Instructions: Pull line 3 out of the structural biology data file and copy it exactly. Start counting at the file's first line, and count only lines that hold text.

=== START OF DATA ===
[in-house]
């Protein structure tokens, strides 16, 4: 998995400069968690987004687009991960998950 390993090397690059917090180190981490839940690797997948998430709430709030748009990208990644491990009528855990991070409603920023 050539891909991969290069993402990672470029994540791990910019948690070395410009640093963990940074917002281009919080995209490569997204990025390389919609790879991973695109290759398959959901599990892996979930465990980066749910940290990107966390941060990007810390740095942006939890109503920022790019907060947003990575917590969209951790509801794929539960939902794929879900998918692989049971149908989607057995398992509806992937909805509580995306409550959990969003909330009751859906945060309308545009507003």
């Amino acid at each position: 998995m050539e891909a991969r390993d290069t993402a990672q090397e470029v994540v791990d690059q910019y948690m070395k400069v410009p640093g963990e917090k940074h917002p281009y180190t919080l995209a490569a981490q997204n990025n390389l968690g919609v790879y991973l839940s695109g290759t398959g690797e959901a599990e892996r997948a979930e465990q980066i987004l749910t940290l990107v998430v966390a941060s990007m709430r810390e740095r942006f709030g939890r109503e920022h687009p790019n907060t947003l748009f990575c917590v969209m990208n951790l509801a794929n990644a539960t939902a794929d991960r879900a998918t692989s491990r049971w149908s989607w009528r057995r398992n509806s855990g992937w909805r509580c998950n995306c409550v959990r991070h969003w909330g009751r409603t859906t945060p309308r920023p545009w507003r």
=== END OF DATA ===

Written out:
């Amino acid at each position: 998995m050539e891909a991969r390993d290069t993402a990672q090397e470029v994540v791990d690059q910019y948690m070395k400069v410009p640093g963990e917090k940074h917002p281009y180190t919080l995209a490569a981490q997204n990025n390389l968690g919609v790879y991973l839940s695109g290759t398959g690797e959901a599990e892996r997948a979930e465990q980066i987004l749910t940290l990107v998430v966390a941060s990007m709430r810390e740095r942006f709030g939890r109503e920022h687009p790019n907060t947003l748009f990575c917590v969209m990208n951790l509801a794929n990644a539960t939902a794929d991960r879900a998918t692989s491990r049971w149908s989607w009528r057995r398992n509806s855990g992937w909805r509580c998950n995306c409550v959990r991070h969003w909330g009751r409603t859906t945060p309308r920023p545009w507003r």